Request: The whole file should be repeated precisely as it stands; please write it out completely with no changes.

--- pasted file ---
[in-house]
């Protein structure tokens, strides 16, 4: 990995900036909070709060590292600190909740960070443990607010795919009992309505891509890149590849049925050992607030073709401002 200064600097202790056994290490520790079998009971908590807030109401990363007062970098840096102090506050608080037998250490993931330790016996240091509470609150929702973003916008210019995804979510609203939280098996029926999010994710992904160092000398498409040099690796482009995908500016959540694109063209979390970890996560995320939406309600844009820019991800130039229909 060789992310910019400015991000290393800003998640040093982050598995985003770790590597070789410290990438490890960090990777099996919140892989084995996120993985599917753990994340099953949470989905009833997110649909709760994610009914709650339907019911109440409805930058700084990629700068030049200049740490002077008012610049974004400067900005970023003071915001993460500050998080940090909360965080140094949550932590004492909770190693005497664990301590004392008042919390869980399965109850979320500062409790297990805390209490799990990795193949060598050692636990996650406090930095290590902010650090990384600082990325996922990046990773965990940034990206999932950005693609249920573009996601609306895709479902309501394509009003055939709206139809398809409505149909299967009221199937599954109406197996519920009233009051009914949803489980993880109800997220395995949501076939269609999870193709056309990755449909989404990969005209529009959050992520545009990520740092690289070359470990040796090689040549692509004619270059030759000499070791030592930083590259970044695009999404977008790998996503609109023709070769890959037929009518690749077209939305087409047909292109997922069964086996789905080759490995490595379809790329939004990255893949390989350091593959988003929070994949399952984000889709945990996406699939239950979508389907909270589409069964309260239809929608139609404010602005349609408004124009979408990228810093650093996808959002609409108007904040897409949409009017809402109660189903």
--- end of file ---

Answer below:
[in-house]
């Protein structure tokens, strides 16, 4: 990995900036909070709060590292600190909740960070443990607010795919009992309505891509890149590849049925050992607030073709401002 200064600097202790056994290490520790079998009971908590807030109401990363007062970098840096102090506050608080037998250490993931330790016996240091509470609150929702973003916008210019995804979510609203939280098996029926999010994710992904160092000398498409040099690796482009995908500016959540694109063209979390970890996560995320939406309600844009820019991800130039229909 060789992310910019400015991000290393800003998640040093982050598995985003770790590597070789410290990438490890960090990777099996919140892989084995996120993985599917753990994340099953949470989905009833997110649909709760994610009914709650339907019911109440409805930058700084990629700068030049200049740490002077008012610049974004400067900005970023003071915001993460500050998080940090909360965080140094949550932590004492909770190693005497664990301590004392008042919390869980399965109850979320500062409790297990805390209490799990990795193949060598050692636990996650406090930095290590902010650090990384600082990325996922990046990773965990940034990206999932950005693609249920573009996601609306895709479902309501394509009003055939709206139809398809409505149909299967009221199937599954109406197996519920009233009051009914949803489980993880109800997220395995949501076939269609999870193709056309990755449909989404990969005209529009959050992520545009990520740092690289070359470990040796090689040549692509004619270059030759000499070791030592930083590259970044695009999404977008790998996503609109023709070769890959037929009518690749077209939305087409047909292109997922069964086996789905080759490995490595379809790329939004990255893949390989350091593959988003929070994949399952984000889709945990996406699939239950979508389907909270589409069964309260239809929608139609404010602005349609408004124009979408990228810093650093996808959002609409108007904040897409949409009017809402109660189903």